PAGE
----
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The Art of Fashion Illustration by Somer Flaherty Tejwani

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Job: 10-42056 Title: RP - Art of Fashion Illustration
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Text
Aix-en-Provence, France
BREAK THE RULES:
LOVISA BURFITT
Lovisa BurÅtt often creates her illustrations using a metal feather that she dips in Chinese ink.
She also likes to mix what she calls high and low, using inexpensive pencils with dry pastels and
colored pens on beautiful, expensive paper. She often uses the classic color pairing of black
and red. “I’m always fascinated with the palette of colors that other artists use and how they
thought of that. I love a sharp vermillion red, almost an orange, and I often Ånd myself com-
ing back to that.” When she has completed a sketch that she’s really happy with she’ll put it in
her archive. “I used to throw them away when I was Ånished, but if I draw a pose that I like, I
keep it because I may draw from it again. But sometimes the sketches are really ugly, then you
just have to throw them away.”
I’ll walk around the task until I
bite into it. Once I get started I
think, ‘OK, maybe I can do this.’
Lovisa BurÅtt has been illustrating professionally for almost two decades, but her interest
in fashion started as a young child. “I would sew my own clothes out of mum’s old
curtain and I would make a skirt from dad’s old leather jacket,” she says. “When I was
about eleven, a friend asked if I was going to be a fashion designer when I grew up,”
says the Swedish illustrator, who now lives in the south of France. “I asked him what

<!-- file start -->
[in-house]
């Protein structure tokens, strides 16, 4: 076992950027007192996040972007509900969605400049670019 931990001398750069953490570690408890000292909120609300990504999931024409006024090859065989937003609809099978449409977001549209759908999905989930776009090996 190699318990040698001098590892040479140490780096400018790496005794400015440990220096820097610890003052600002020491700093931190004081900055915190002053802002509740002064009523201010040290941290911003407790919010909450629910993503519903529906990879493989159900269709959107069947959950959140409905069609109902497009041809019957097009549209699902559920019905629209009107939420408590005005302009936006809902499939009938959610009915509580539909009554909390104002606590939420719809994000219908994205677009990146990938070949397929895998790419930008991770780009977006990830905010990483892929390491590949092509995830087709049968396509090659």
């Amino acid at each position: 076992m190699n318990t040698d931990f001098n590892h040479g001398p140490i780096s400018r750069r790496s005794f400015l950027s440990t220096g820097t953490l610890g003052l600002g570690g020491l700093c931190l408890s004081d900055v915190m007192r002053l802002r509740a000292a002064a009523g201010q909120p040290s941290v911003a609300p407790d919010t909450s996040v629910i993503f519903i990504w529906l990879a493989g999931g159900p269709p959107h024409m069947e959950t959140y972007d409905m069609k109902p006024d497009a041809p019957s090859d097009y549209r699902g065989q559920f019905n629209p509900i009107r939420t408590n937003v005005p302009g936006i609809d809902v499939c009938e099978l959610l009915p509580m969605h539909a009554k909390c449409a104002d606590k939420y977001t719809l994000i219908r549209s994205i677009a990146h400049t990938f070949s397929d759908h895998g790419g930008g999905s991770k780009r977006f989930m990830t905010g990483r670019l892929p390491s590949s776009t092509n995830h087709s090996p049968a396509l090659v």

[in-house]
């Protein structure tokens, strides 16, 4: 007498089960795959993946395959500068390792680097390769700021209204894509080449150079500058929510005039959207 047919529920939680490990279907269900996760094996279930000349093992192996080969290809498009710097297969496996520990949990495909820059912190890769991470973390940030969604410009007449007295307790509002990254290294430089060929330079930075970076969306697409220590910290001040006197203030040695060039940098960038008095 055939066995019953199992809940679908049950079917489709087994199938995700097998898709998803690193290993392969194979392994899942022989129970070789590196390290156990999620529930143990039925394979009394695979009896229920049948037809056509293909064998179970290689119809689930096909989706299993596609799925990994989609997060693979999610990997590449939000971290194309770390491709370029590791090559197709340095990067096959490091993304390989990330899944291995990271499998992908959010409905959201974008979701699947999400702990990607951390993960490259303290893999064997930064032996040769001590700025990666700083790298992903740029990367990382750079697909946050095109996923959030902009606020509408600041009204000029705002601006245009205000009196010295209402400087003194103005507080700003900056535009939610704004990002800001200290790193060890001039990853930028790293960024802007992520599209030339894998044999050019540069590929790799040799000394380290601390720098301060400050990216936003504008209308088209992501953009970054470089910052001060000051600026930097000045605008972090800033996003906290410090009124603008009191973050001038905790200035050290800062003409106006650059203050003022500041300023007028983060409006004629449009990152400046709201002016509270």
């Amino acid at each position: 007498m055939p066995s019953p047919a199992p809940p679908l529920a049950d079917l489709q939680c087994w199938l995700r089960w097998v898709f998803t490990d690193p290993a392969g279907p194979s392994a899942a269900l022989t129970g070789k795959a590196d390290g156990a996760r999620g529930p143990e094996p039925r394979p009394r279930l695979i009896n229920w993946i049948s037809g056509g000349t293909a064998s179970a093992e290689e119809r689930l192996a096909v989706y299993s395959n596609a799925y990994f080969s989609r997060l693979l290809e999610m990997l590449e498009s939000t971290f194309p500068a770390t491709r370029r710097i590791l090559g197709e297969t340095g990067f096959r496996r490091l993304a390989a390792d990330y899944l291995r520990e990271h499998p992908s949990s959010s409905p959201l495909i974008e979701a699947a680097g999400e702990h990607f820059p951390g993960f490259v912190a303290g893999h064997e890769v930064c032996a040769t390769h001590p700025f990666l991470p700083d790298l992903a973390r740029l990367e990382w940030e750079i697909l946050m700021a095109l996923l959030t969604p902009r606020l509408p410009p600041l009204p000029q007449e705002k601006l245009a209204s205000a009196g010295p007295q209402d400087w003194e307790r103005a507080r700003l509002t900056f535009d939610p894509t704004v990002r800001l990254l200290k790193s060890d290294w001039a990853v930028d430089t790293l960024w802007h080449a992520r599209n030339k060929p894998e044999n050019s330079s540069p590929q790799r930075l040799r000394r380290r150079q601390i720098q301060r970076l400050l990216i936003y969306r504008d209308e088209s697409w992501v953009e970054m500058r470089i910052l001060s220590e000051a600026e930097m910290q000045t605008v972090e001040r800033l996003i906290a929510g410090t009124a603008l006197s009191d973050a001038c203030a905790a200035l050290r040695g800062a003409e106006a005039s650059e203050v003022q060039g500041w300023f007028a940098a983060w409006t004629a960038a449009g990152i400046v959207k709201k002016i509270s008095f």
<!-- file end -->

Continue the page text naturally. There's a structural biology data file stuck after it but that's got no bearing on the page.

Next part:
that was and he said it was someone who made clothes for a living—so I said yes. I
made the decision then to become a designer and I kind of just stuck with it.”
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THE ART OF FASHION ILLUSTRATION | PART 2: THE ICONS
Text
Warm Leatherette Ink, aquarelle, and Posca pen.
Job: 10-42056 Title: RP - Art of Fashion Illustration
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Job: 10-42056 Title: RP - Art of Fashion Illustration
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Text
Mlle Fatale Rouge Pouf Ink, feather
pen, brush, and colored pencil.
InÛmences
With the encouragement of her father,
BurÅtt went to fashion school where she
studied to be a designer but took many
classes in fashion illustration. “I had a
teacher who would give us a brief when
we had an assignment. She would say,
‘Of course you can misunderstand, please
misunderstand, do misunderstand.’ She
meant that it was important to interpret
the assignment in our own way, to use our
imagination. For me it worked to break the
rules.” BurÅtt remembers school as a place
where she was pushed to try new techniques
and experiment with style. “Aou would
bring your favorite paper and pens and
brushes to class, and then the teacher would
tell you to swap with the person next to
you. Aou were confronted with what to do
with this brush you weren’t familiar with. It
was a really good way of learning.”
After college, BurÅtt moved to Paris, started
her own clothing line, and began to draw
more—combining her interest in fashion
with illustration. With the help of an agent,
she began receiving illustration commissions
from some of the top names in the fashion
and beauty industry. BurÅtt is known largely
for her work with Vogue, Elle, Glamour, and
Grazia magazines, beauty brands Guerlain
and Sephora, and another Swedish im-
port—retail giant H&M. “It was really fun
and free working with H&M,” she says.
BurÅtt created an archive of more than 120
drawings that the brand uses on the walls
of its stores around the world, including
Singapore, Tokyo, Athens, New Aork, and
London. “I like their attitude and it was
important to them to signal to the client that
fashion is fun. They like a touch of humor,
which suits me a lot.”
Job: 10-42056 Title: RP - Art of Fashion Illustration
DTP: LY Page: 110
42056 - Art of Fashion Illustration_int.indd 110 10/31/14 3:26 PM 42056 - Art

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